12. Kingís Lynn, St. Margaretís, interior of choir, north side.

13. Kingís Lynn, St. Margaretís, interior of choir, south side. After William Taylor, The Antiquities of Kingís Lynn (London, 1844).

14. Kingís Lynn, St. Margaretís, interior of choir, detail of 14th-century screens separating choir from aisles.

15. Kingís Lynn, St. Margaretís, detail of 14th-century choir screen and 13th-century pillar and capital.

16. Kingís Lynn, St. Margaretís, north choir stalls with misericords, 1370-7.

17. Kingís Lynn, St. Margaretís, north choir stalls, details of misericords, 1370-7. After William Taylor, The Antiquities of Kingís Lynn (London, 1844). Description from G. L. Remnant, A Catalogue of Misericords in Great Britain (Oxford: The Clarendon Press, 1969), 102-3. [from east]
1. Youthful head wearing ermine-trimmed cap (or flowers). Supporters: flower.
2. Youthful head wearing wreathed chaplet.  Supporters: foliage
3. Womanís head wearing cap and hood.  Supporters: leaf.
4. Foliage. Supporters: flower
5. Shield charged six escallop shells (arms of Scales [Robert de Scales?]). Supporters: five petalled flower.
6. Head of old man, with arms and hands supporting the bracket.  Supporters: five petalled flower.
7. Foliage. Supporters: large formal leaf.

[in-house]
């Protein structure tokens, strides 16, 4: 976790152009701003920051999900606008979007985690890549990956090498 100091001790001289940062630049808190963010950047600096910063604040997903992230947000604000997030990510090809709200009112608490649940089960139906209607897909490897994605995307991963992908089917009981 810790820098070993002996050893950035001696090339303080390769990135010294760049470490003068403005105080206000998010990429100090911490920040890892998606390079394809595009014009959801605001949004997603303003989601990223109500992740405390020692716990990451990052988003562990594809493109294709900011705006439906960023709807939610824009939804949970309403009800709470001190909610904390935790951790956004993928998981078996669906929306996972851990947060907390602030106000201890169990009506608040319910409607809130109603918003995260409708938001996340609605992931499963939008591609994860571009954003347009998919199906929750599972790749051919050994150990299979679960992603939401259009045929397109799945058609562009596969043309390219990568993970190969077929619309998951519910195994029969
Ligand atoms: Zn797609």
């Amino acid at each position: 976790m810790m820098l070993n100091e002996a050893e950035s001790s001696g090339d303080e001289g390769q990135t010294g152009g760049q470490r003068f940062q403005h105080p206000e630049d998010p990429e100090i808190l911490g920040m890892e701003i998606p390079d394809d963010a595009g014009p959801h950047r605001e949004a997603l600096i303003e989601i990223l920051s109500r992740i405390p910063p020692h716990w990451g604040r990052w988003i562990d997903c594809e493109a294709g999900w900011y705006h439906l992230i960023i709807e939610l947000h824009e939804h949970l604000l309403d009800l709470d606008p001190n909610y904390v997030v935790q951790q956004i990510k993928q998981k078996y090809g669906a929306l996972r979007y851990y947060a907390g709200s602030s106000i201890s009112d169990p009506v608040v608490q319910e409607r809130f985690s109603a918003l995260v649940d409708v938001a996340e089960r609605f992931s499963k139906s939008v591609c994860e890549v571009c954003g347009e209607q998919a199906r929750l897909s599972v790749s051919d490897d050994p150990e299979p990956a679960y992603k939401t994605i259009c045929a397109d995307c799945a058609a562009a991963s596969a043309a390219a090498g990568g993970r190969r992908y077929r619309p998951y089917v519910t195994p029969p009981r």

8. Head of man with curly hair and beard, his hands on each side of his head supporting bracket.  Supporters: acanthus-leaf.

18. Kingís Lynn, St. Margaretís, north choir stalls with misericords, 1370-7, nos. 5, Arms of Scales, 6, head of old man, and 7, foliage.

18b. Kingís Lynn, St. Margaretís, north choir stalls with misericords, 1370-7, nos. 7 foliage, and 8, head of man with curly hair.

19. Kingís Lynn, St. Margaretís, south choir stalls, details of misericords, 1370-7. After William Taylor, The Antiquities of Kingís Lynn (London, 1844). Description from G. L. Remnant, A Catalogue of Misericords in Great Britain (Oxford: The Clarendon Press, 1969), 102-3. [from east]
1. Head of Edward III. Supporters: foliage
2. Foliage. Supporters: foliage
3. Face with foliage springing from mouth (Green Man). Supporters: leaf.
4. Head wearing cap bent sideways; the right hand together with the head, supports the bracket; the left hand is bent downwards.  Supporters: leaf.
5. Foliage. Supporters: flower.
6. Spray of Flowers. Supporters, flower.
7. Head of Edward the Black Prince. Supporters: Left, shield charged sable, three ostrich feathers enscrolled or. Right, shield charged diapered, six water bougets [question identification as water bougets; could this be the tincture ermine?, born by John of Brittany, Earl of Richmond, d. 1399] (arms not recorded).
8. Head of Henry Despencer, Bishop of Norwich (1370-1407).  Supporters: Left shield charged three mitres (arms of the see of Norwich); Right, shield parted quarterly, argent and gules, in the second and third quarter a fret or, overall a bend gules, in a border sable, mitred of the third (arms of Despencer).  From each shield depends a six petalled flower.